72. (2:32:00) “Another dinner party question. Should we be less worried about misalignment? Maybe that’s not even the right term for what I’m referring to, but alienness and Shoggoth-ness [LW · GW]? Given feature universality there are certain ways of thinking and ways of understanding the world that are instrumentally useful to different kinds of intelligences. So should we just be less worried about bizarro paperclip maximizers as a result?” I quote this question because I do not understand it. If we have feature universality, how is that not saying that the features are compatible with any set of preferences, over next tokens or otherwise? So why is this optimistic? The response is that components of LLMs are often very Shoggoth-like.
  73. (2:34:00) You can talk to any of the current models in Base64 and it works great.
  74. (2:34:10) Dwarkesh asks, doesn’t the fact that you needed a Base64 expert to happen to be there to recognize what the Base64 feature was mean that interpretability on smarter models is going to be really hard, if no human can grok it? Anomaly detection is suggested, you look for something different. Any new feature is a red flag. Also you can ask the model for help sometimes, or automate the process. All of this strikes me as exactly how you train a model how not to be interpretable.
  75. (2:36:45) Feature splitting is where if you only have so much space in the model for birds it will learn ‘birds’ and call it a day, whereas if it has more room it will learn features for different specific birds.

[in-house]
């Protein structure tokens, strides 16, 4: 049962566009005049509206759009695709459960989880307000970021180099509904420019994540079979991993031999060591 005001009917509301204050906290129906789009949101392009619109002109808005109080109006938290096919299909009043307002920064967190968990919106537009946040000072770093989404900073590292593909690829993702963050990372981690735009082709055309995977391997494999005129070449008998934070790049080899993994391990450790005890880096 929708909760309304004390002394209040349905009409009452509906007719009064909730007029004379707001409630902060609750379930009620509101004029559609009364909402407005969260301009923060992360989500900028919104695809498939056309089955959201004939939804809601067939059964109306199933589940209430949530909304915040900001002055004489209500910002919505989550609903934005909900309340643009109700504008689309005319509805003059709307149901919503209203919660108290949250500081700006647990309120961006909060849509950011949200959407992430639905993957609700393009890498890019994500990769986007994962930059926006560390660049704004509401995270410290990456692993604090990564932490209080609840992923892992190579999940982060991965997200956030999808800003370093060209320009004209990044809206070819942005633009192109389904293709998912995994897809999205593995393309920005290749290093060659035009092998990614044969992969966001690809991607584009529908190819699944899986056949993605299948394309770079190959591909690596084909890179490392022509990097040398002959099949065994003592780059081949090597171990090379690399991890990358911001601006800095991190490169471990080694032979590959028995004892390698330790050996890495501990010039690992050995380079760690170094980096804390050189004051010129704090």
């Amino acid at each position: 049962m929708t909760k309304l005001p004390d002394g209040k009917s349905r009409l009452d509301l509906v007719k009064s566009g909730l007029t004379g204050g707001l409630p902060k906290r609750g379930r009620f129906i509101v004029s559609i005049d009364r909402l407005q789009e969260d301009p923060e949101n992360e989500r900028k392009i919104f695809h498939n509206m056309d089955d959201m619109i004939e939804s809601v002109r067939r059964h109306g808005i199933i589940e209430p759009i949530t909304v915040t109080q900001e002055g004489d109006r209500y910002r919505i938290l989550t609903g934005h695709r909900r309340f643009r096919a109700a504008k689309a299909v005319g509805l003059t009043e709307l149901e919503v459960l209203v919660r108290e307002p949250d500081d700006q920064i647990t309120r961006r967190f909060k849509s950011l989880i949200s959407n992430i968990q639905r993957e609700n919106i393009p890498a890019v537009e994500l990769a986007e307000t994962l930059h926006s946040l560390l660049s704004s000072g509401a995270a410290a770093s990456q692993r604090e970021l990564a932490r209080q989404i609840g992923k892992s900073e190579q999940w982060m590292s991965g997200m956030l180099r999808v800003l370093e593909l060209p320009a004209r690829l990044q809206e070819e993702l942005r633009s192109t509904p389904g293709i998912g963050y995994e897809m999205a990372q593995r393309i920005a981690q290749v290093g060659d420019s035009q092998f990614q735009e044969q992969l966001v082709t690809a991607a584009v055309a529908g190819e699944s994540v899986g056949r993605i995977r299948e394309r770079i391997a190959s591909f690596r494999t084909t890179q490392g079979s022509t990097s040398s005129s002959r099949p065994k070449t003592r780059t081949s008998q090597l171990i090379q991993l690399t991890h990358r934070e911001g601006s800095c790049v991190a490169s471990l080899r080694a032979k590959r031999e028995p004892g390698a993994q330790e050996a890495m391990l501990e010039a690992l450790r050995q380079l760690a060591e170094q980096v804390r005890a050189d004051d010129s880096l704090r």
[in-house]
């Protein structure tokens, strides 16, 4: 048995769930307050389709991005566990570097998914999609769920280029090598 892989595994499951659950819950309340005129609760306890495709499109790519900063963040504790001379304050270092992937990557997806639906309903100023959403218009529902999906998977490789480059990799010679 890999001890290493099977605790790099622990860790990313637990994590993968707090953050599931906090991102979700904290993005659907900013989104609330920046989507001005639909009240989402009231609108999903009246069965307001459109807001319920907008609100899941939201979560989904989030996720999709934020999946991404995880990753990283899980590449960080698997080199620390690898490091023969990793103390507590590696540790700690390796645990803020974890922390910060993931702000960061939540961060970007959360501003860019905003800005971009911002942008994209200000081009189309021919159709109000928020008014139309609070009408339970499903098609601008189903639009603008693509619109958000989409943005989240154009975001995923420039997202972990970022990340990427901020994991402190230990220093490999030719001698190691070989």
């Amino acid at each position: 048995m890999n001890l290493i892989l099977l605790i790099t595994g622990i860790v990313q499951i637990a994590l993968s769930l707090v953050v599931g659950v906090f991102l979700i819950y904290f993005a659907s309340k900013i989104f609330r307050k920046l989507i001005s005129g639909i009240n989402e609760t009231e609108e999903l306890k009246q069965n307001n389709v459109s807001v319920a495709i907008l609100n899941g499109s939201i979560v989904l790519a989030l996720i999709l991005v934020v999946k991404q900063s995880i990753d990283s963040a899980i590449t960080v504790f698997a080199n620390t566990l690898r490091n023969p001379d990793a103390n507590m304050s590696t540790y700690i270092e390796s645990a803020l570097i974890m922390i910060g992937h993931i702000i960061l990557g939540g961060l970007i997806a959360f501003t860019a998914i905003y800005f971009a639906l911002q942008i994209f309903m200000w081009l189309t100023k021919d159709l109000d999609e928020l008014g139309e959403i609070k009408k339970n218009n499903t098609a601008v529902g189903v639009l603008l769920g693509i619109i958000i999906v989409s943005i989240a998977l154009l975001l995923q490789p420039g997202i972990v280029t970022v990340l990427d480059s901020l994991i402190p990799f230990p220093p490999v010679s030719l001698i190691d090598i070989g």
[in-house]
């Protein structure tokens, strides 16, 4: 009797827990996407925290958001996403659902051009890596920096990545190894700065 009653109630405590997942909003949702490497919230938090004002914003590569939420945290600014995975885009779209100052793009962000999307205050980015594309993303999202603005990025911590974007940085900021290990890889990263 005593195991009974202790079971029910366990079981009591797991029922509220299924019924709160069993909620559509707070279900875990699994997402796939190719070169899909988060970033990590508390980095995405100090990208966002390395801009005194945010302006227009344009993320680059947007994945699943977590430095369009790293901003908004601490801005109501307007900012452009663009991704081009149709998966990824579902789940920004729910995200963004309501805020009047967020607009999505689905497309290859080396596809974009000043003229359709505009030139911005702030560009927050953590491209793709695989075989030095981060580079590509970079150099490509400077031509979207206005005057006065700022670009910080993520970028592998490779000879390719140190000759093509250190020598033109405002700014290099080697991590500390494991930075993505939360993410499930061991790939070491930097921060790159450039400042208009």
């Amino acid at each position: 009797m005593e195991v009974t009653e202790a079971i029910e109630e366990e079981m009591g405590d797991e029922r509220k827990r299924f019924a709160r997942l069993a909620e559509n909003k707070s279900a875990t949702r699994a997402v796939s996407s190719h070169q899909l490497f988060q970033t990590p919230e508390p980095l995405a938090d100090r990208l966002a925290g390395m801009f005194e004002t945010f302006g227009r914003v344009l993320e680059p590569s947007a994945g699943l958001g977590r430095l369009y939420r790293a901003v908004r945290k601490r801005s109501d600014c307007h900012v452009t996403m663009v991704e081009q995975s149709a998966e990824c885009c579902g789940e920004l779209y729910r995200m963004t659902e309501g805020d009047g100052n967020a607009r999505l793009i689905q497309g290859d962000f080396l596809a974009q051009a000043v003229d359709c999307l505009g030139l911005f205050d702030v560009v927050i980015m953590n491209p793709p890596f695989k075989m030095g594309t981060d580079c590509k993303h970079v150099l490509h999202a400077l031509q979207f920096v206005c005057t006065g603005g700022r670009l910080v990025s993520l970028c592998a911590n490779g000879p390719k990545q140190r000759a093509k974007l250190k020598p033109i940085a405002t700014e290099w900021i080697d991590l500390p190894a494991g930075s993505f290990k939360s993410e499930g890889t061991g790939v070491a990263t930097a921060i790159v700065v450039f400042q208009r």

76. (2:38:30) We have this mess of neurons and connections. The dream is bootstrapping to making sense of all that. Not claiming we have made any progress here.
  77. (2:39:45) What parts of the process for GPT-7 will be expensive? Training the sparce encoder and doing projection into a wider space of features, or labeling those features? Trenton says it depends on how much data goes in and how dimensional is your space, which I think means how overloaded and full of superpositions you are or are measuring.
  78. (2:42:00) Dwarkesh asks: Why should the features be things we can understand? In Mixtral of Experts they noticed their experts were not distinctive in ways they could understand. They are excited to study this question more but so far don’t know much. It is empirical, and they will know when they look and find out. They claim there is usually clear breakdown of expert types, but that you can also get distinctions that break up what you would naively expect.
  79. (2:45:00) Try to disentangle all these neurons, audience. Sholto’s challenge to you.
  80. (2:48:00) Bruno Olshausen theorizes that all the brain regions you do not here about are doing a ton of computation in superposition. And sure, why not? The human brain sure seems under-parameterized.